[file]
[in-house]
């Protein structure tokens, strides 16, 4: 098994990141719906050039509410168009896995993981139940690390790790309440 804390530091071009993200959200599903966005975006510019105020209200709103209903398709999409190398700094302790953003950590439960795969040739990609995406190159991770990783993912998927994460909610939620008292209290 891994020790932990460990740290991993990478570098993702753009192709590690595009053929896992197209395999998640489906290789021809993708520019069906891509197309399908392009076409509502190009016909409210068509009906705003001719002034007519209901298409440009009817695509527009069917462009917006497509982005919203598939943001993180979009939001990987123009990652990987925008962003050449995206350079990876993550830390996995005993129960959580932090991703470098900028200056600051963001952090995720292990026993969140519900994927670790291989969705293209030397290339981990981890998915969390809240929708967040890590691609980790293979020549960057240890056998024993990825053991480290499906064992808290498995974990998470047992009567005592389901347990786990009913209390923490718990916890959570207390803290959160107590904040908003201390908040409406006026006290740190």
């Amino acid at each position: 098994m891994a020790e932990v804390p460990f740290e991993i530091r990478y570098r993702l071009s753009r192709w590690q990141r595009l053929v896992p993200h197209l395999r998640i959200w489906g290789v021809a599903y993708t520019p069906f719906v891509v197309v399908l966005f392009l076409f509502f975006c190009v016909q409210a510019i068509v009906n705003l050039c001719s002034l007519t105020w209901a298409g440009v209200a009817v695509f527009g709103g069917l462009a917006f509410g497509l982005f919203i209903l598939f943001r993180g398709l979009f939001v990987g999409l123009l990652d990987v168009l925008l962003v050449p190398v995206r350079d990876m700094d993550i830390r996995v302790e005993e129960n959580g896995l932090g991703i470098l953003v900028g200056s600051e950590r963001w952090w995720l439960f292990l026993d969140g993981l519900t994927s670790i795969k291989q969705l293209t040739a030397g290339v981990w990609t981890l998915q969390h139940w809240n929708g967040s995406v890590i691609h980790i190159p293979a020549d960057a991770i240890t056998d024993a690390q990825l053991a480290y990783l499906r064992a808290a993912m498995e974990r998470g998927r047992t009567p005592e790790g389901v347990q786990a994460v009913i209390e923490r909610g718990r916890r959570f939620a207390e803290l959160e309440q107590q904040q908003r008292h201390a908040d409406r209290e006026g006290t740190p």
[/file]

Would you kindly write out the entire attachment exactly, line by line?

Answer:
[in-house]
């Protein structure tokens, strides 16, 4: 098994990141719906050039509410168009896995993981139940690390790790309440 804390530091071009993200959200599903966005975006510019105020209200709103209903398709999409190398700094302790953003950590439960795969040739990609995406190159991770990783993912998927994460909610939620008292209290 891994020790932990460990740290991993990478570098993702753009192709590690595009053929896992197209395999998640489906290789021809993708520019069906891509197309399908392009076409509502190009016909409210068509009906705003001719002034007519209901298409440009009817695509527009069917462009917006497509982005919203598939943001993180979009939001990987123009990652990987925008962003050449995206350079990876993550830390996995005993129960959580932090991703470098900028200056600051963001952090995720292990026993969140519900994927670790291989969705293209030397290339981990981890998915969390809240929708967040890590691609980790293979020549960057240890056998024993990825053991480290499906064992808290498995974990998470047992009567005592389901347990786990009913209390923490718990916890959570207390803290959160107590904040908003201390908040409406006026006290740190």
């Amino acid at each position: 098994m891994a020790e932990v804390p460990f740290e991993i530091r990478y570098r993702l071009s753009r192709w590690q990141r595009l053929v896992p993200h197209l395999r998640i959200w489906g290789v021809a599903y993708t520019p069906f719906v891509v197309v399908l966005f392009l076409f509502f975006c190009v016909q409210a510019i068509v009906n705003l050039c001719s002034l007519t105020w209901a298409g440009v209200a009817v695509f527009g709103g069917l462009a917006f509410g497509l982005f919203i209903l598939f943001r993180g398709l979009f939001v990987g999409l123009l990652d990987v168009l925008l962003v050449p190398v995206r350079d990876m700094d993550i830390r996995v302790e005993e129960n959580g896995l932090g991703i470098l953003v900028g200056s600051e950590r963001w952090w995720l439960f292990l026993d969140g993981l519900t994927s670790i795969k291989q969705l293209t040739a030397g290339v981990w990609t981890l998915q969390h139940w809240n929708g967040s995406v890590i691609h980790i190159p293979a020549d960057a991770i240890t056998d024993a690390q990825l053991a480290y990783l499906r064992a808290a993912m498995e974990r998470g998927r047992t009567p005592e790790g389901v347990q786990a994460v009913i209390e923490r909610g718990r916890r959570f939620a207390e803290l959160e309440q107590q904040q908003r008292h201390a908040d409406r209290e006026g006290t740190p």